Following the shooting down of three unidentified flying objects in North American airspace between February 10 and 12, a hobbyist club’s "missing in action" pico balloon may be to blame for one instance.
On February 4, a Chinese spy balloon was shot down off the coast of South Carolina. Another "high altitude object" was shot down off the coast of Alaska on February 10, with another being shot down over the Yukon in Canada on February 11, and yet another being shot down on February 12 over Lake Huron.
On February 14, the Northern Illinois Bottlecap Balloon Brigade (NIBBB) declared one of their pico balloons "missing in action," according to a blog post.
Pico Balloon K9YO, the group said, was last located near Alaska’s Hagemeister Island on February 11 at 12:48 am UTC. The balloon had been in flight for 123 days and 18 hours, marking its sixth circumnavigation around the globe on January 31.
According to a NOAA Hysplit Trajectory map cited by the club, the balloon would have made its seventh trip around the globe on February 13, with the balloon flying over the central part of the Yukon on February 11, the day that an F-22 shot down an unidentified object.
According to Aviation Week, Pico ballooning "combines ham radio and high-altitude ballooning into a single, relatively affordable hobby."
On the club’s website, they state that they formed in June of 2021, with members ranging in age from 11 years old and up.
"Pico Ballooning is a part of Amateur Radio also known as Ham Radio or Hams. We’re licensed by the Federal Communications Commission (FCC) allowing us to communicate to other Hams throughout the World. Pico meaning small, we send a small transmitter, with GPS tracking and antenna on a balloon filled with Hydrogen, rising to 47,000 feet, and travelling with the speed of the Jetstream. As we travel, our GPS is able to locate our current location, and other information is gathered depending on what chips we have on our transmitter while using other programs to gather other inflight information," the group states.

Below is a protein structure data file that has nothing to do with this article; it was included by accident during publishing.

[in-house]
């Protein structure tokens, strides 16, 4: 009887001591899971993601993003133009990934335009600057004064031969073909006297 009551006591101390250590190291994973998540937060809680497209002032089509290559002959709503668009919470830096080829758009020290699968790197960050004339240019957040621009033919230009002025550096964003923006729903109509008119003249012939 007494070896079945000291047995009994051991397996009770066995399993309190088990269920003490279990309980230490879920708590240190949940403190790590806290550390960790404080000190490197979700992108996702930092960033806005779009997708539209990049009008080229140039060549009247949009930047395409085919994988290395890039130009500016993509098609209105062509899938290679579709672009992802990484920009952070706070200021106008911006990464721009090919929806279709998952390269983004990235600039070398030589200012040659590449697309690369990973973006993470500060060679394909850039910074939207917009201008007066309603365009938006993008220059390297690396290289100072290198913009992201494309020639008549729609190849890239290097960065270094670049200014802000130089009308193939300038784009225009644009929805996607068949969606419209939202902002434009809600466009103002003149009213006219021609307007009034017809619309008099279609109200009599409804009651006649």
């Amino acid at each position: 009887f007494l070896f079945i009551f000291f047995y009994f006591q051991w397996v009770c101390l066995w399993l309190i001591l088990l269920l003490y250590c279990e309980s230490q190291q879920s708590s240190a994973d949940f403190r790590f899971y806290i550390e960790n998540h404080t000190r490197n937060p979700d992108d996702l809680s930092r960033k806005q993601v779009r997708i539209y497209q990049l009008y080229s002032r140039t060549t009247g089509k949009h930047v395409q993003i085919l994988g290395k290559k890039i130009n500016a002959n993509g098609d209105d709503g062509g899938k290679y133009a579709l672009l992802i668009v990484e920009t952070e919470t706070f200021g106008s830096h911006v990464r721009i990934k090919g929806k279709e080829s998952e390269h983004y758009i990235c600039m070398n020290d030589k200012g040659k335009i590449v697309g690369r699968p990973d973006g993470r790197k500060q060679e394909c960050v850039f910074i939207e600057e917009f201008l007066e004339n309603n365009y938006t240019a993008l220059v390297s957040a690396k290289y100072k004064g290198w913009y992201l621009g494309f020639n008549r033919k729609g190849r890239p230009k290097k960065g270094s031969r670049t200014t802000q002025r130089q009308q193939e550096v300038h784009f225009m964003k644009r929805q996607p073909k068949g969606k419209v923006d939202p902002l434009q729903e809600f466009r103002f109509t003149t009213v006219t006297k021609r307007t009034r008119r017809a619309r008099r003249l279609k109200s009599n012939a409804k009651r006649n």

"I tried contacting our military and the FBI—and just got the runaround—to try to enlighten them on what a lot of these things probably are. And they’re going to look not too intelligent to be shooting them down," Ron Meadows, the founder of Scientific Balloon Solutions (SBS), told Aviation Week.
SBS is a Silicon Valley company that creates pico balloons for scientists, educators, and hobbyists.
"The descriptions of all three unidentified objects shot down Feb. 10-12 match the shapes, altitudes and payloads of the small pico balloons, which can usually be purchased for $12-180 each, depending on the type," Aviation Week reported. These balloons are typically Mylar party balloons or foil balloons.
"I’m guessing probably they were pico balloons," Tom Medlin, co-host of the Amateur Radio Roundtable show, and retired FedEx engineer told Aviation Week.
Speaking on Wednesday, National Security Council spokesperson John Kirby said that a "leading explanation" in the US intelligence community is that the objects were "balloons that were simply tied to commercial or research entities and therefore benign."
Biden echoed this sentiment in a Thursday address.
"The intelligence community's current assessment is that these three objects were most likely balloons tied to private companies, recreation or research institutions, studying weather, or conducting other scientific research," he said.
The ballooning community, Aviation Week reported, is worried that their balloon may be shot down next.
Medlin told the outlet that one of his balloons in projected by HYSPLIT trajectories to enter US airspace on February 17. While the balloon has circled the globe a number of times, it was last seen crossing over China before crossing the ocean.
"I hope," Medlin said, "that in the next few days when that happens we’re not real trigger-happy and start shooting down everything."
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